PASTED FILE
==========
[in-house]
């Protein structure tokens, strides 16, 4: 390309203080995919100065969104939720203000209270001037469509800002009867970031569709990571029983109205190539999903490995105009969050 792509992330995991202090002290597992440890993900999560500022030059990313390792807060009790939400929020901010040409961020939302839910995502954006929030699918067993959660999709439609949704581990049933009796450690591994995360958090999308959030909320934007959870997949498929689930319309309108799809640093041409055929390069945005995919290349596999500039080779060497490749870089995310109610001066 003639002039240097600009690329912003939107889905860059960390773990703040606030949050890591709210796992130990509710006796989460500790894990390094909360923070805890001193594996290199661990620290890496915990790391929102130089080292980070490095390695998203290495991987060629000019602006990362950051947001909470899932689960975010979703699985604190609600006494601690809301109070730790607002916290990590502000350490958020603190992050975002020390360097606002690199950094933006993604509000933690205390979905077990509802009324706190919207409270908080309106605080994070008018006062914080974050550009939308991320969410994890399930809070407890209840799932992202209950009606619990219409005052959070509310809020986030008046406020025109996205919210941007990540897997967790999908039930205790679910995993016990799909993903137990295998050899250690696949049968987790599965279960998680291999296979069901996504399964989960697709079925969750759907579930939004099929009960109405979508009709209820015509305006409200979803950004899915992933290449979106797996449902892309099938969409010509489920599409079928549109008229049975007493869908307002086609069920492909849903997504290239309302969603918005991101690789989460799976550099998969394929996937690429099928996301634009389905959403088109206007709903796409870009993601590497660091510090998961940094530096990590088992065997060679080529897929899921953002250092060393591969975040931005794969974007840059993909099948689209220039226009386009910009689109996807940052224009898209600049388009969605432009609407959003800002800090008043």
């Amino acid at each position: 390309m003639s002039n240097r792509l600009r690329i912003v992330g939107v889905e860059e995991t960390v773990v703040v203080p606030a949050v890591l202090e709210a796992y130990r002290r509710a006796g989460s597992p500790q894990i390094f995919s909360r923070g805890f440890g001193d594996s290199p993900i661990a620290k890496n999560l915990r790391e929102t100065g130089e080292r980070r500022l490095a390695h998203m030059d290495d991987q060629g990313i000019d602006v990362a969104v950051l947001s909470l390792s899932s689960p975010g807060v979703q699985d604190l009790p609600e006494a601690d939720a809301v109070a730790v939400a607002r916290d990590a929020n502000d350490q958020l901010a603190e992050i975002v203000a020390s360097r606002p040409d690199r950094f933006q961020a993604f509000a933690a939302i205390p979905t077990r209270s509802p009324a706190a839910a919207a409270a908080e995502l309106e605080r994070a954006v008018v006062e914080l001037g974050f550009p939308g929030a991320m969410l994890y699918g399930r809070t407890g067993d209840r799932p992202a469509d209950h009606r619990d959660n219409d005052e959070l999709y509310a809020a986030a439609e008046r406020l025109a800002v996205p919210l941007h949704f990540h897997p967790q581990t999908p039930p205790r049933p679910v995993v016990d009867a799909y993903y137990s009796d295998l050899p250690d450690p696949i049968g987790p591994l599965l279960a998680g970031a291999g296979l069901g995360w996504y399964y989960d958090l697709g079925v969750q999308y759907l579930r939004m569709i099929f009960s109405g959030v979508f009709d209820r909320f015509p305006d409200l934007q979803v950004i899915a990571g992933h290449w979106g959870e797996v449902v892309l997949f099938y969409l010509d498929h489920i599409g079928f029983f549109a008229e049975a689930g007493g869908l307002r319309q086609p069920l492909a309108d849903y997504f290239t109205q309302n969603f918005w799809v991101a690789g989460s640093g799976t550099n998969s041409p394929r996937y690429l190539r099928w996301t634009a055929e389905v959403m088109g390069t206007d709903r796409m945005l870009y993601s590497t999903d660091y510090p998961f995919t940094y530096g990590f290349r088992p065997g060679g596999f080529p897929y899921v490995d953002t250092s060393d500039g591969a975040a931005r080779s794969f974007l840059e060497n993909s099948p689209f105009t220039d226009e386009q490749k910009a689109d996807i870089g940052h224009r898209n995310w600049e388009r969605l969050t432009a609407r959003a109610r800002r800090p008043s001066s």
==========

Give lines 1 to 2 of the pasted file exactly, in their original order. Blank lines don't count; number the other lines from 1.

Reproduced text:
[in-house]
């Protein structure tokens, strides 16, 4: 390309203080995919100065969104939720203000209270001037469509800002009867970031569709990571029983109205190539999903490995105009969050 792509992330995991202090002290597992440890993900999560500022030059990313390792807060009790939400929020901010040409961020939302839910995502954006929030699918067993959660999709439609949704581990049933009796450690591994995360958090999308959030909320934007959870997949498929689930319309309108799809640093041409055929390069945005995919290349596999500039080779060497490749870089995310109610001066 003639002039240097600009690329912003939107889905860059960390773990703040606030949050890591709210796992130990509710006796989460500790894990390094909360923070805890001193594996290199661990620290890496915990790391929102130089080292980070490095390695998203290495991987060629000019602006990362950051947001909470899932689960975010979703699985604190609600006494601690809301109070730790607002916290990590502000350490958020603190992050975002020390360097606002690199950094933006993604509000933690205390979905077990509802009324706190919207409270908080309106605080994070008018006062914080974050550009939308991320969410994890399930809070407890209840799932992202209950009606619990219409005052959070509310809020986030008046406020025109996205919210941007990540897997967790999908039930205790679910995993016990799909993903137990295998050899250690696949049968987790599965279960998680291999296979069901996504399964989960697709079925969750759907579930939004099929009960109405979508009709209820015509305006409200979803950004899915992933290449979106797996449902892309099938969409010509489920599409079928549109008229049975007493869908307002086609069920492909849903997504290239309302969603918005991101690789989460799976550099998969394929996937690429099928996301634009389905959403088109206007709903796409870009993601590497660091510090998961940094530096990590088992065997060679080529897929899921953002250092060393591969975040931005794969974007840059993909099948689209220039226009386009910009689109996807940052224009898209600049388009969605432009609407959003800002800090008043």